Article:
The young man who murdered North Delta teen Laura Szendrei should be dealt with in the adult penal system, two psychiatrists have testified.
Dr. Paul Janke, a psychiatrist with the Youth Forensic Psychiatric Service for B.C., testified Wednesday that the young man requires "indefinite" supervision that's "well beyond" what's available in the youth system.
Janke said that "on a very conservative basis," the killer, now 20, should be closely supervised well into his late 40s or early 50s.
"He would be far outside the range of youth that we treat," said Janke, an expert witness called by the Crown. "Supervision should be extended indefinitely."
Janke testified during the third day of a four-day hearing into whether the confessed murderer, whose identity remains shielded by the Youth Criminal Justice System, should be sentenced as a youth or as an adult.
The young man was just shy of his 18th birthday when he attacked 15-year-old Szendrei while she was walking along a path in Mackie Park forest, in the 8200-block of 110th Street in North Delta.
Szendrei died in hospital on Sept. 26, 2010, one day after the vicious broad daylight beating.
The young man was charged with first-degree murder but pleaded guilty to the lesser charge of second-degree murder last year.
The court heard that he used zap straps to restrain Szendrei and had struck her three times over the head with a metal pipe as she struggled to escape.
Janke said the young man expressed interest in bondage, domination and sadism and was aroused by depictions of rape. Janke said he told him he believed that having sex with an unconscious girl would help him overcome his shyness.
"He said that repeatedly," Janke said. "He was adamant that that was his motivation."
If sentenced as an adult, his sentence will be life in prison without eligibility to apply for parole for seven years. If sentenced as a youth, he faces a seven-year sentence, with a maximum four of those years to be served in prison and the remainder in the community, under supervision.
Asked by Crown prosecutor Wendy Stephen if he believes a seven-year sentence would be enough to protect the community, Janke replied, "In my opinion, absolutely not."
On Tuesday, the victim's mother Rachael Szendrei clapped her hands when Dr. Kulwant Riar, an expert witness called by the defence, told the court that the young man requires treatment not available to him in the youth correctional system. The grieving mom appeared heartened by the psychiatrist's testimony.
"We're trying to be positive," she told reporters outside courthouse Tuesday.
She said she "truly" believes her daughter's killer will get a life sentence.
"Laura deserves this, please," she said.
The murderer has been described as a very shy young man who was bullied in school but otherwise had a fine upbringing. He has already spent two years and five months in a youth detention centre, where he's considered to be a "model inmate."
Both Janke and Riar interviewed him multiple times and did not find any psychopathic traits but Janke said he found it "somewhat surprising" that "he showed no emotional distress" over the murder and "no expression of grief other than for himself."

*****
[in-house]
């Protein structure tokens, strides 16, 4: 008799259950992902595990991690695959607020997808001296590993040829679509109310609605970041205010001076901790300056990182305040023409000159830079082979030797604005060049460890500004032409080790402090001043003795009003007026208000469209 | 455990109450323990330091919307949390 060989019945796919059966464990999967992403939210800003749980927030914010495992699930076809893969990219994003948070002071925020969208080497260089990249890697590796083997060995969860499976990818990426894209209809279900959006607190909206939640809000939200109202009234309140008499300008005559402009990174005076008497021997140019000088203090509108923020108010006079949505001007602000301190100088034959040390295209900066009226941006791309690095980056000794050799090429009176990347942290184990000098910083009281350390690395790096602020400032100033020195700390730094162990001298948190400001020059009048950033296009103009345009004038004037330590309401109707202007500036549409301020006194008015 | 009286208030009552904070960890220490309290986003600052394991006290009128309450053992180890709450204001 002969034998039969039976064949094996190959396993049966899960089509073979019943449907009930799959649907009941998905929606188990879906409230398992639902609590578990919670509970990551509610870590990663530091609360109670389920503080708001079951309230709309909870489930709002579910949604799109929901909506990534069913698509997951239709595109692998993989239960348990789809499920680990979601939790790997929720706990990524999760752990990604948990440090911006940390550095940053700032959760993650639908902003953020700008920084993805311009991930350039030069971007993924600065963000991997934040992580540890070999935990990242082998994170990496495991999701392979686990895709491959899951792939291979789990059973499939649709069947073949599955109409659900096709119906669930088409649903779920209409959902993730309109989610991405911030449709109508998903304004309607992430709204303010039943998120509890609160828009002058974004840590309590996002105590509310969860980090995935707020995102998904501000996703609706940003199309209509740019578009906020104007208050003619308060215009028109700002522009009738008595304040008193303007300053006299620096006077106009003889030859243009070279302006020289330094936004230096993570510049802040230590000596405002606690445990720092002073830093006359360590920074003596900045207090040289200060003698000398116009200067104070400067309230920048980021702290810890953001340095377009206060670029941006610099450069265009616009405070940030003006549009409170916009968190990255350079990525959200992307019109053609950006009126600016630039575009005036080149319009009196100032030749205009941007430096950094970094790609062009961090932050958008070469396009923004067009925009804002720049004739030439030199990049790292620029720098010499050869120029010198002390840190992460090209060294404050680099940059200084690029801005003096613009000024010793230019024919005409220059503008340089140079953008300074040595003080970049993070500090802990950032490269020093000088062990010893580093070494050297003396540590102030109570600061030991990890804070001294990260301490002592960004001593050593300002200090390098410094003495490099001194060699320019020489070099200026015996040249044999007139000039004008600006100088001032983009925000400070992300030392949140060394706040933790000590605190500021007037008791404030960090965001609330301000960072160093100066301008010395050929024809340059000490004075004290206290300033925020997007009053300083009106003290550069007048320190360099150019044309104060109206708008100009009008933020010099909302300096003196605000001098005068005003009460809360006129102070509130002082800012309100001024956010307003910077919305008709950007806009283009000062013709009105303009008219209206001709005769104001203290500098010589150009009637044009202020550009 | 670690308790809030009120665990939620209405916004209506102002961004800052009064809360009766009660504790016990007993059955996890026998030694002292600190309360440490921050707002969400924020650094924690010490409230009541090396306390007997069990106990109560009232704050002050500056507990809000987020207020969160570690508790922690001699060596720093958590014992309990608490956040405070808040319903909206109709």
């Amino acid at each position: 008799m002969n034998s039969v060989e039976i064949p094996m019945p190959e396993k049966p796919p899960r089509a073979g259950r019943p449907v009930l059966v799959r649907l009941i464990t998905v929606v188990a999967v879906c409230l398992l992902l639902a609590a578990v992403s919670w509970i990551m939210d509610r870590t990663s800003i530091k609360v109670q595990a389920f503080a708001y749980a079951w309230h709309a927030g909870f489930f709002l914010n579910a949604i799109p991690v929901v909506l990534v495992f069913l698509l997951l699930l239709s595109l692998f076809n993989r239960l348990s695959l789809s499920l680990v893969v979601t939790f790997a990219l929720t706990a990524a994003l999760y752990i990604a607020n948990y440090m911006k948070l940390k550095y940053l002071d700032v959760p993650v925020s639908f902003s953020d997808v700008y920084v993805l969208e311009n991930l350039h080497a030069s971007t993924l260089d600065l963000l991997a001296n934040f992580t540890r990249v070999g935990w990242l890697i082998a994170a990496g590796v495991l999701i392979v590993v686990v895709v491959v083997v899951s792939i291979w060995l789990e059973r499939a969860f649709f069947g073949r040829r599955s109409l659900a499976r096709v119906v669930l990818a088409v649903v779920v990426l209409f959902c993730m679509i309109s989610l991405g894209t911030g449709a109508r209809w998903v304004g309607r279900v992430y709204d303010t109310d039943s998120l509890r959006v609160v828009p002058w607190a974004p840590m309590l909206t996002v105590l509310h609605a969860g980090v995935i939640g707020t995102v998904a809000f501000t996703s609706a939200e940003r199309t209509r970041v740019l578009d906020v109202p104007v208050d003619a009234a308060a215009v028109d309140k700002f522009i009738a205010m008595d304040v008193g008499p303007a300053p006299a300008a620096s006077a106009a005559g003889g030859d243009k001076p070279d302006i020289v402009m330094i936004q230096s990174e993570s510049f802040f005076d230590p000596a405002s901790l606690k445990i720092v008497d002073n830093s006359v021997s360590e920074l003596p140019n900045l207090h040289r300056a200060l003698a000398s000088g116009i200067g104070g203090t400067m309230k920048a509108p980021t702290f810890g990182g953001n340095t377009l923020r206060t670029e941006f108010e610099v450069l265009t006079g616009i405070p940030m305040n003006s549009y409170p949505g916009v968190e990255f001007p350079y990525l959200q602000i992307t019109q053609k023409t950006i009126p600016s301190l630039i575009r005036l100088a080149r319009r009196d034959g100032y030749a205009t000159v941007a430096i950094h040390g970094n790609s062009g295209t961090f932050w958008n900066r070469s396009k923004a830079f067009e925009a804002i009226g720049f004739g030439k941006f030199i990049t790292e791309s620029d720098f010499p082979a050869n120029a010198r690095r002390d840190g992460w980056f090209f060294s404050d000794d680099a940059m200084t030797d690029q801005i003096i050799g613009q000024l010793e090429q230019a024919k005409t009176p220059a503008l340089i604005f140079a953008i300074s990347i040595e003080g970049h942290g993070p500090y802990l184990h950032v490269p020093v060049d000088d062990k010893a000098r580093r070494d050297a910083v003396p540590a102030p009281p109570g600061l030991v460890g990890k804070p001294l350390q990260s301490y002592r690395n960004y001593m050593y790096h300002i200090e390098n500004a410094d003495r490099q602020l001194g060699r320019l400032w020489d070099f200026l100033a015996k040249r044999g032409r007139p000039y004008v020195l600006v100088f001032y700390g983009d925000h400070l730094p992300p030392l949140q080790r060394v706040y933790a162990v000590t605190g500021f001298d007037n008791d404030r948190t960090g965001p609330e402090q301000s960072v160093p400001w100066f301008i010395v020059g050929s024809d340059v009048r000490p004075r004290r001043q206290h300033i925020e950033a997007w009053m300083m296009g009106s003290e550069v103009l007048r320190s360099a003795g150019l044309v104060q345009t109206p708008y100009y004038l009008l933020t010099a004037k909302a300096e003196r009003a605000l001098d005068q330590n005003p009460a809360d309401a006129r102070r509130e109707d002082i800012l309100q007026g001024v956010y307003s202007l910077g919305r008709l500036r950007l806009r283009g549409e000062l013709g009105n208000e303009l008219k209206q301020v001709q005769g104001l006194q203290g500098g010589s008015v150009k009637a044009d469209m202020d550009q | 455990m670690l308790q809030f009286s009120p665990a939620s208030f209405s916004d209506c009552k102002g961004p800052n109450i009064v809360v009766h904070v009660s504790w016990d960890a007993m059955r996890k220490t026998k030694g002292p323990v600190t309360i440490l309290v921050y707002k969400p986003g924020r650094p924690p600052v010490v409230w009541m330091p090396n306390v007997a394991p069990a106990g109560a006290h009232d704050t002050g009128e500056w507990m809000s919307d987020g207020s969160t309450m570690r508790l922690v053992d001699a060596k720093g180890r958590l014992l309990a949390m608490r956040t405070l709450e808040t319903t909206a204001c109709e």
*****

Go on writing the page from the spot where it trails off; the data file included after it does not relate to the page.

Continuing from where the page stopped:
Riar noted the killer has a stable background devoid of abuse or neglect other than being "bullied and picked on a bit" at school. His deep insecurity likely extends from this, Rair said.
The court has heard that the young man confessed to an undercover police officer that he sexually attacked three other women in Burns Bog, prior to Szendrei's murder.
Janke said the young man knew what he was doing was wrong, and felt shame, but couldn't control himself.
Riar told the court he was "acting out against women" because he can't control his libido.
Riar said he's scared of girls, as a result of not being sure of himself.
"He was not angry at the girls; he was angry at himself." Riar said the young man expressed bewilderment about the murder. "He could not explain why he went that far."
The psychiatrist said the young man told him "his intention was to knock her out and have sex with her." After attacking her, the court heard, the killer puked and couldn't eat or sleep properly. A psychopath, Riar said, wouldn't have cared.
Defence lawyer Donna Turko asked Riar if this is an unusual case.
"No," he responded. "I have seen lots of cases like that," he said, that involved offenders from "very good families."
"He wanted to have sex and he could go that far to do it."
Riar said the young man told him he wasn't sexually aroused by the Burns Bog incidents, but Riar didn't believe him because he admitted to having masturbated afterward.
Riar also told the court that the killer fantasized about rape and had masturbated to "fake rape" pornography.
Under cross-examination, by Crown prosecutor Wendy Stephen, Riar said the killer told him that he woke up at 9 a.m. on the day of Szendrei's murder, with a sudden urge "to go out and get laid," and thought of choking a girl and raping her.
Riar said he wasn't aware that the young man had researched on the internet how to obtain chloroform. Stephen asked if the young man is serious about getting treatment for his problems.
"Only he knows," Riar replied.
Stephen noted that the young man had left his pipe and hat behind at the scene of the crime, came back and launched into a ruse that he was there to help, telling people "you go this way, I'll go that way."
Stephen remarked that demonstrated "remarkable coolness," and Riar agreed. Janke said his behaviour following the attack was not consistent with someone experiencing panic or anxiety and shows he is capable of thinking on his feet under highly stressful situations. As such, Janke said, he will pose a challenge to any experienced therapist.
A psychologist has yet to testify as the hearing continues Thursday.
© Copyright 2013